Those issues aside, I really enjoyed the character creation phase. It reminded me strongly of the old Marvel Super Heroes game from TSR, with the random rolls and interesting surprises along the way. As I mentioned I wound up with a character that I wouldn’t have come up with on my own, one that I quite like and am finding interesting to play – a prototype emergency rescue robot with advanced probability predictive algorithms to help him get to emergency scenes prior to the emergency actually taking place. Think RoboCop with precognition, but licensed to fire and ambulance services, and no weapons beyond his strength.
After character creation, Clint led us through a quick setting creation phase. He gave us a short paragraph about an alternate NYC, where repeated terror attacks, the declining economy, and a couple natural disasters had turned it into an urban war zone. We added some ideas about the widened gap between the corrupt, wealthy haves in their fortified townhouses and the desperate, despairing have-nots, resorting to a feudal gang allegiance to stay safe and alive. The New York Restoration Authority, consisting of some remaining civil government along with a few police and emergency workers, bolstered by the US Army, were trying to reclaim the city and bring it back from the brink, but feudalism and anarchy had taken root in the neighbourhoods, and the corruption among the wealthy residents made the outlook bleak.
This gave us a place filled with potential adventures, but with a slightly darker, grittier outlook than standard 70s-style four-colour comics. Think Batman with a slightly-more-friendly version of the No Man’s Land storyline.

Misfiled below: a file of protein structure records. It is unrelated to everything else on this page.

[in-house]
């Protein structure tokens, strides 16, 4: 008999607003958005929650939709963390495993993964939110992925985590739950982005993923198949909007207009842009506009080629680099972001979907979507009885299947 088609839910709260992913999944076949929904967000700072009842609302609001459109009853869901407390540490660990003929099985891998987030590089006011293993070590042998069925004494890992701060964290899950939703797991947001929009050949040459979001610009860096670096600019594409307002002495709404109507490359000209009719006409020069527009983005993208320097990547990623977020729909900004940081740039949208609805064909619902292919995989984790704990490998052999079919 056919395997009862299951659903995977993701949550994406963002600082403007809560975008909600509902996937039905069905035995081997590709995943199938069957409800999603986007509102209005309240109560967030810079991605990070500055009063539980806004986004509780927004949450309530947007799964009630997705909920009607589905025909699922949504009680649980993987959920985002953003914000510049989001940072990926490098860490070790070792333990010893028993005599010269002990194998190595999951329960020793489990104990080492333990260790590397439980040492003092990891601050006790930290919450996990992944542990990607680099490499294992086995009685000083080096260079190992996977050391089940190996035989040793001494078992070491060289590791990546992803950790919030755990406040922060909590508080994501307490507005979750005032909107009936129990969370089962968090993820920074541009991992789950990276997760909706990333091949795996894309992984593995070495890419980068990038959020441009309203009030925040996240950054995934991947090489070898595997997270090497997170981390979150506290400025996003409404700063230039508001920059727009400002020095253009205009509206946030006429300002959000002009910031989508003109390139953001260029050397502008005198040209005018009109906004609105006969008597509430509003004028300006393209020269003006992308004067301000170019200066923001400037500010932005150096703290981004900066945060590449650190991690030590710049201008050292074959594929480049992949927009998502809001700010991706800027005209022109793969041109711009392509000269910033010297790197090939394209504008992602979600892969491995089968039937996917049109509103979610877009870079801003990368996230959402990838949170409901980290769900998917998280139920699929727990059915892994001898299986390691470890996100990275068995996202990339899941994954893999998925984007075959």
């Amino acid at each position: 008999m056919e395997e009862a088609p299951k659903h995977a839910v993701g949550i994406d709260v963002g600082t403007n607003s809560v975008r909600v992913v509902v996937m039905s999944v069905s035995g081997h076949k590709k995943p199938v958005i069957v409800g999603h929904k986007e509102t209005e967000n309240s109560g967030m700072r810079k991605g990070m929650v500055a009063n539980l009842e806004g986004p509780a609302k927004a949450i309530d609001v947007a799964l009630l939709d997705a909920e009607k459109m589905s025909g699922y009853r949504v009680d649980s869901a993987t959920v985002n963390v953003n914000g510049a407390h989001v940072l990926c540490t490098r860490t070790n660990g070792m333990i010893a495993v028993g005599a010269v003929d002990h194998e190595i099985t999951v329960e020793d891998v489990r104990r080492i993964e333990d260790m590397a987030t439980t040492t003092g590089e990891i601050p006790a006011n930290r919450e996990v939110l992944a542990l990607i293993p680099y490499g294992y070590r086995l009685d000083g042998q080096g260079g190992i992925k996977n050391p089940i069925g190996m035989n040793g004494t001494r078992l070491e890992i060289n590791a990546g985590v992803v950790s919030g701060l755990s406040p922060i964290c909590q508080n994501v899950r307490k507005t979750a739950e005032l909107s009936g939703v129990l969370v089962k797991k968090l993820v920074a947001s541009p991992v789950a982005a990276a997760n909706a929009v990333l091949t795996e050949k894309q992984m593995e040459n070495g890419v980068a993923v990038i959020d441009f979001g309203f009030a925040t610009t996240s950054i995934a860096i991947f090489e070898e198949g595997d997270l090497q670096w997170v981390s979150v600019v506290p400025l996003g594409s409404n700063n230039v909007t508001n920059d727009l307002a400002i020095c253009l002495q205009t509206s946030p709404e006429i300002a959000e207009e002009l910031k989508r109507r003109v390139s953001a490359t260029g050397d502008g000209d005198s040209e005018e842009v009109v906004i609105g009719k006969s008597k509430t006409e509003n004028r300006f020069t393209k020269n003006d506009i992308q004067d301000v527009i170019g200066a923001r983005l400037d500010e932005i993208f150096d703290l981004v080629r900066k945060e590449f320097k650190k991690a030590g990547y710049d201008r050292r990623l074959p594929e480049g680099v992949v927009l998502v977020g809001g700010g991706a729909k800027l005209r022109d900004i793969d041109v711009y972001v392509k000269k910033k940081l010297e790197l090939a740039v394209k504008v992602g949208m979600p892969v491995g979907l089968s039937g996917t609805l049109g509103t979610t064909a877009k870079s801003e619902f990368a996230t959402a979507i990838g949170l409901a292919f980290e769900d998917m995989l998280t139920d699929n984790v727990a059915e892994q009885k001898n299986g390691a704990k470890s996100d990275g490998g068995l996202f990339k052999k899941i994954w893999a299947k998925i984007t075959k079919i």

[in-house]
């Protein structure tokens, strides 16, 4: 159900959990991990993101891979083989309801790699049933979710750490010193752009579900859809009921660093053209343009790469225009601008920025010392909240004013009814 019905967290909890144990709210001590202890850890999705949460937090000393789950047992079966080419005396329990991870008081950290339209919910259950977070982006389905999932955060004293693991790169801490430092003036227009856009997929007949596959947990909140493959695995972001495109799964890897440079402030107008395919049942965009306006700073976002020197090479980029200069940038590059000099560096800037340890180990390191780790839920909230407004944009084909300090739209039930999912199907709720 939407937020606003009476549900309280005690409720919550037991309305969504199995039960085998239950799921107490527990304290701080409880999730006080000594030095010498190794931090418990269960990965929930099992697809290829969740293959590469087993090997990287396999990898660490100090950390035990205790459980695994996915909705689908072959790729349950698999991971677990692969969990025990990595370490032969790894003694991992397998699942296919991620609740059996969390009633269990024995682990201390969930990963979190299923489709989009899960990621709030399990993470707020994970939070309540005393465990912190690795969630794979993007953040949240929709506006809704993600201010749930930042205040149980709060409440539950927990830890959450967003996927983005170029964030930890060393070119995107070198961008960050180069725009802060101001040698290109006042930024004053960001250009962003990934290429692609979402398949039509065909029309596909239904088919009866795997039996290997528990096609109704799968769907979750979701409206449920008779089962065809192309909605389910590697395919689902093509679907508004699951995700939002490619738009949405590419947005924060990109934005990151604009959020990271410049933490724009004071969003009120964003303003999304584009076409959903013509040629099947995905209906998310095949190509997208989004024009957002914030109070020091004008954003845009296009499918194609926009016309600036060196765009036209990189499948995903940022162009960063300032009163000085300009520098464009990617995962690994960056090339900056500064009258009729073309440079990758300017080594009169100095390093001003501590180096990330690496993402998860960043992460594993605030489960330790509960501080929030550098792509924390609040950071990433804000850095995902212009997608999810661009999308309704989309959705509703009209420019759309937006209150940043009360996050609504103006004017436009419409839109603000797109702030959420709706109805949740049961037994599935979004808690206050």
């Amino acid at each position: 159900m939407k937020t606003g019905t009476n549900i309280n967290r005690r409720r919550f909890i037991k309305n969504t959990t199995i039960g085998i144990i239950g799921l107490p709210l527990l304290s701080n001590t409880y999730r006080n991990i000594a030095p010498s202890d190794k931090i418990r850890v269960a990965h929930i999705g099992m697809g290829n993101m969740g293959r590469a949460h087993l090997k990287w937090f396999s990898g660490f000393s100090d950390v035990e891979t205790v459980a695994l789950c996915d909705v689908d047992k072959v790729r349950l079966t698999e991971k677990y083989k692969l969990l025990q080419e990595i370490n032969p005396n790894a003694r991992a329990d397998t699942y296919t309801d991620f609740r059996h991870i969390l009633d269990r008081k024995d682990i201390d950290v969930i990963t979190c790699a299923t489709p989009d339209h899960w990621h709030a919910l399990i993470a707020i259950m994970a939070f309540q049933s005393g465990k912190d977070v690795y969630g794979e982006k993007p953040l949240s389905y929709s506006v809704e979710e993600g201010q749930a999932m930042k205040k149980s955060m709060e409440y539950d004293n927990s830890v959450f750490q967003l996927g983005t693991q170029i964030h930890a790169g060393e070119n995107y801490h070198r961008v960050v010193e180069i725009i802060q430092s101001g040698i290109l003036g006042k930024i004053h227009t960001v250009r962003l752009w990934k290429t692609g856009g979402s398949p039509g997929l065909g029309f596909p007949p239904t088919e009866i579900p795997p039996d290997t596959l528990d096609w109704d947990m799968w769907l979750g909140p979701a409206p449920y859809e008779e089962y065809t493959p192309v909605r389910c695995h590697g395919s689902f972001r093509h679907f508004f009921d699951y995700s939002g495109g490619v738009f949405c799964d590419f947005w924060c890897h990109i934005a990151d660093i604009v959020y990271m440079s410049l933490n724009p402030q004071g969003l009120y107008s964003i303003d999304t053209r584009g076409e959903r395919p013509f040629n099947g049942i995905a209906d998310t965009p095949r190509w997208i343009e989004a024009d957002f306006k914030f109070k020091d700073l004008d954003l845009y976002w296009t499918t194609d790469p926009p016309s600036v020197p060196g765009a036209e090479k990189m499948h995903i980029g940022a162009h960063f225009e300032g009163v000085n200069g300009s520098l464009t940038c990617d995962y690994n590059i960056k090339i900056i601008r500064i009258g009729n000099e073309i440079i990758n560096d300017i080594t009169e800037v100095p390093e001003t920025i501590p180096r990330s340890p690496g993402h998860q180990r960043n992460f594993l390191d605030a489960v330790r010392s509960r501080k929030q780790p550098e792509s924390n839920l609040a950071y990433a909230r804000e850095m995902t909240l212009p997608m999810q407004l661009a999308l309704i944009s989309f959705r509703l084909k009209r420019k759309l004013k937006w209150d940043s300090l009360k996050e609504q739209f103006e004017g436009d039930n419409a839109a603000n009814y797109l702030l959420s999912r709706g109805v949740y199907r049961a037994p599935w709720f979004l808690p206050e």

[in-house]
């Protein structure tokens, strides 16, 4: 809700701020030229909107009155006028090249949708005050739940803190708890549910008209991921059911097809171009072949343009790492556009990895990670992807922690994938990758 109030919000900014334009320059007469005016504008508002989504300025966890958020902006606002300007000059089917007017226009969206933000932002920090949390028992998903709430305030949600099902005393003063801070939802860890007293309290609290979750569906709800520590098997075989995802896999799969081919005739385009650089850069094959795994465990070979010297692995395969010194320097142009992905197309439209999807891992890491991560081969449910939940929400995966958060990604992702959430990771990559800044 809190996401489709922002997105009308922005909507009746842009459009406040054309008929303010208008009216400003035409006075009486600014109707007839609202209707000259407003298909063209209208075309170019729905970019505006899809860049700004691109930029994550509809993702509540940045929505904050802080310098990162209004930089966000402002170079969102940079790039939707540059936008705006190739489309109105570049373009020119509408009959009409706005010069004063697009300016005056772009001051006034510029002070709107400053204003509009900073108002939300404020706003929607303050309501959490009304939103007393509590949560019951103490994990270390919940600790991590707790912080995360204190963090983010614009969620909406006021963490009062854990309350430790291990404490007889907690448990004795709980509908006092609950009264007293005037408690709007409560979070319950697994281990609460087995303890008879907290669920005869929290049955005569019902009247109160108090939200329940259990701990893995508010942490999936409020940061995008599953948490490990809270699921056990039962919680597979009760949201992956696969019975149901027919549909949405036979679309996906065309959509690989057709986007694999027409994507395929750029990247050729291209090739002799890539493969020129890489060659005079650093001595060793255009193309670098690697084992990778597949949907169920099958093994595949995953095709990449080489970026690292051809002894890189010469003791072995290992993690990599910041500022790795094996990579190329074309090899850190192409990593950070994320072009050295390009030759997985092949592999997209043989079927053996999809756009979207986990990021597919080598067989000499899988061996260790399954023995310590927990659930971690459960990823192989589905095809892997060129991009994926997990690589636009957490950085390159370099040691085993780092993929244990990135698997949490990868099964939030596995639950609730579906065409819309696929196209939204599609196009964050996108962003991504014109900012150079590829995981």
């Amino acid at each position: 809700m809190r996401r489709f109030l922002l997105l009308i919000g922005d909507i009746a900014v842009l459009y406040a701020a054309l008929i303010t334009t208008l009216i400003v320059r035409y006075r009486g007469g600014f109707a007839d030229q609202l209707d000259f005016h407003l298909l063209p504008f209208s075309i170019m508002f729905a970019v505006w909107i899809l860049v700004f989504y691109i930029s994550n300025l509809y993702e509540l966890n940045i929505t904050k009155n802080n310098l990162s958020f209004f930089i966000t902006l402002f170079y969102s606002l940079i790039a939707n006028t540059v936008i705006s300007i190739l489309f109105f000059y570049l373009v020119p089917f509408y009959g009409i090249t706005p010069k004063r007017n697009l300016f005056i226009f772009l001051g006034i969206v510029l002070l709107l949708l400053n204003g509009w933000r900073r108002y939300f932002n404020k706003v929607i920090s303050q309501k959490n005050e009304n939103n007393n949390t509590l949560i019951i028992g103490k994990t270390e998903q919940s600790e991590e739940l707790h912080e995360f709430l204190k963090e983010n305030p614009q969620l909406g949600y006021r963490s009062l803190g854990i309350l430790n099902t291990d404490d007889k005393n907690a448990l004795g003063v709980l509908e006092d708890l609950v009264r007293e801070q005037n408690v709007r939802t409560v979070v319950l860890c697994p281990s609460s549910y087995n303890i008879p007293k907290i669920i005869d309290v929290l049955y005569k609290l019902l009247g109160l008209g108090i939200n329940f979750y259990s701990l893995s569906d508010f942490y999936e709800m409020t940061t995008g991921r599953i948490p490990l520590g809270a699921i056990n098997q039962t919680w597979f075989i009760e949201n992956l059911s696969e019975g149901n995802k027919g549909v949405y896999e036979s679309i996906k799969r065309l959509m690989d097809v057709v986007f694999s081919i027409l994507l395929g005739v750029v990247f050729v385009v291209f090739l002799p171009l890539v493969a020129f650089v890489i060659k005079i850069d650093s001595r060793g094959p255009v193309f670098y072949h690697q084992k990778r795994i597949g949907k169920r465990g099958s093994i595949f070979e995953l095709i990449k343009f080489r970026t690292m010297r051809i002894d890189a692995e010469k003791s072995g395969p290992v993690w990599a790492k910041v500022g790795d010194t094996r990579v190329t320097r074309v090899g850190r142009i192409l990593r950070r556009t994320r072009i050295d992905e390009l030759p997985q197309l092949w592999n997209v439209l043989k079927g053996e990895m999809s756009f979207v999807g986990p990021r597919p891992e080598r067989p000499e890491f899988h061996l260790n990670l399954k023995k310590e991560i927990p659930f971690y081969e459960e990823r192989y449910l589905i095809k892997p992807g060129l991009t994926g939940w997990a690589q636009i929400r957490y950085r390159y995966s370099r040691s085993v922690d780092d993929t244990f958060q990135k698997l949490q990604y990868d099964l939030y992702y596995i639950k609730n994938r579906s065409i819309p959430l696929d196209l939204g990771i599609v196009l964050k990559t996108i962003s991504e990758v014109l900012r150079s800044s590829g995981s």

The adventure threw together my robot and the voodoo queen of Manhattan (Penny’s character) to figure out what was causing a series of sinkholes to show up along the ley lines of the city, apparently excavated by earth spirits inhabiting bodies of rock and concrete. We chased them down to an underground site where we found a group of people in outmoded clothing trapped in some sort of stasis – the members of the Century Club from our Spirit of the Century games. And that’s where we left it for this session.
With our familiarity with FATE, the system was pretty easy to pick up, though the way you can spend Determination works quite differently from Fate Points, and Aspects are also used somewhat differently. And you’ve got stats! The wider numerical spread using d6-d6 rather than 4dF also threw us for a bit of a loop, and we had trouble coming to grips with what the change in the probability curve meant for our stats and powers.
The combat worked pretty quickly and easily, though it’s easier to take someone out in combat – unless they’re pretty buff – than we expected. Because neither of our characters was a real brick, we had some real problems with the earth spirits in the concrete bodies, especially as they could sandblast us when we hit them. It took some quick thinking and Determination spending by Penny to save our collective butts.
The biggest thing that was different was that all the tests were rolled by the players. The GM didn’t roll to hit; the player had to roll to avoid being hit. As someone who GMs a fair bit, I really like this idea, though I’m not sure if it’s easily exportable to other games where so many things are handled by opposed rolls.
We all had a great time with the game, though, and I think it’s going to wind up an ongoing, if irregular, feature of our group.
Oh, and if you’re interested, here’s the character I came up with:
Strategic Probability Evaluation Computer – Tactical Emergency Response
Prowess: 7Â Â Â Â Â Â Â Â Â Â Â Â Â Â Intellect: 4
Coordination: 6Â Â Â Â Awareness: 6
Strength: 7Â Â Â Â Â Â Â Â Â Â Â Â Â Willpower: 6
Life Support 3 (Breathing, Heat, Radiation)
Danger Sense 7
“I am here to help.”
Wired Into the Emergency Network
Official Emergency Vehicle
Public Servant On Call
Inexperienced With Emotions
Shannon Murphy, Maintenance Technician
Archenemy: Infrastructure Network Control Intelligence